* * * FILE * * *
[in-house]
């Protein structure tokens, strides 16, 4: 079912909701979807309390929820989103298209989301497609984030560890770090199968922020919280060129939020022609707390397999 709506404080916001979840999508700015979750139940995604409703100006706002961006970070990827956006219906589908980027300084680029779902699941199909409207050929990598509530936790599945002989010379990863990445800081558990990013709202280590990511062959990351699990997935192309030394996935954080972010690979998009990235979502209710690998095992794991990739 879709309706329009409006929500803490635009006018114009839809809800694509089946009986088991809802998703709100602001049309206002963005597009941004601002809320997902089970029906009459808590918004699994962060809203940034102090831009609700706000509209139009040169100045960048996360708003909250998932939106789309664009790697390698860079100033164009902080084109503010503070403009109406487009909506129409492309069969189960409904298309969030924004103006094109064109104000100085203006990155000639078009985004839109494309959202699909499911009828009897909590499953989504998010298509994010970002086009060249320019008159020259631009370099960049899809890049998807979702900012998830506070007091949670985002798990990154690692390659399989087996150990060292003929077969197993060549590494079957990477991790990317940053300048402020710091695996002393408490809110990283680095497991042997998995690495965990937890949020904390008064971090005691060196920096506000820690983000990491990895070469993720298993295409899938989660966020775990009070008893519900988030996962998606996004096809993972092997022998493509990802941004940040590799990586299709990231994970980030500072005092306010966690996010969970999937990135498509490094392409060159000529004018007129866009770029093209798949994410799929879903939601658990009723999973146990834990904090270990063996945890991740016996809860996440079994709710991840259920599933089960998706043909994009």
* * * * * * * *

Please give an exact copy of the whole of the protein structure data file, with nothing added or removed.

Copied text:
[in-house]
């Protein structure tokens, strides 16, 4: 079912909701979807309390929820989103298209989301497609984030560890770090199968922020919280060129939020022609707390397999 709506404080916001979840999508700015979750139940995604409703100006706002961006970070990827956006219906589908980027300084680029779902699941199909409207050929990598509530936790599945002989010379990863990445800081558990990013709202280590990511062959990351699990997935192309030394996935954080972010690979998009990235979502209710690998095992794991990739 879709309706329009409006929500803490635009006018114009839809809800694509089946009986088991809802998703709100602001049309206002963005597009941004601002809320997902089970029906009459808590918004699994962060809203940034102090831009609700706000509209139009040169100045960048996360708003909250998932939106789309664009790697390698860079100033164009902080084109503010503070403009109406487009909506129409492309069969189960409904298309969030924004103006094109064109104000100085203006990155000639078009985004839109494309959202699909499911009828009897909590499953989504998010298509994010970002086009060249320019008159020259631009370099960049899809890049998807979702900012998830506070007091949670985002798990990154690692390659399989087996150990060292003929077969197993060549590494079957990477991790990317940053300048402020710091695996002393408490809110990283680095497991042997998995690495965990937890949020904390008064971090005691060196920096506000820690983000990491990895070469993720298993295409899938989660966020775990009070008893519900988030996962998606996004096809993972092997022998493509990802941004940040590799990586299709990231994970980030500072005092306010966690996010969970999937990135498509490094392409060159000529004018007129866009770029093209798949994410799929879903939601658990009723999973146990834990904090270990063996945890991740016996809860996440079994709710991840259920599933089960998706043909994009």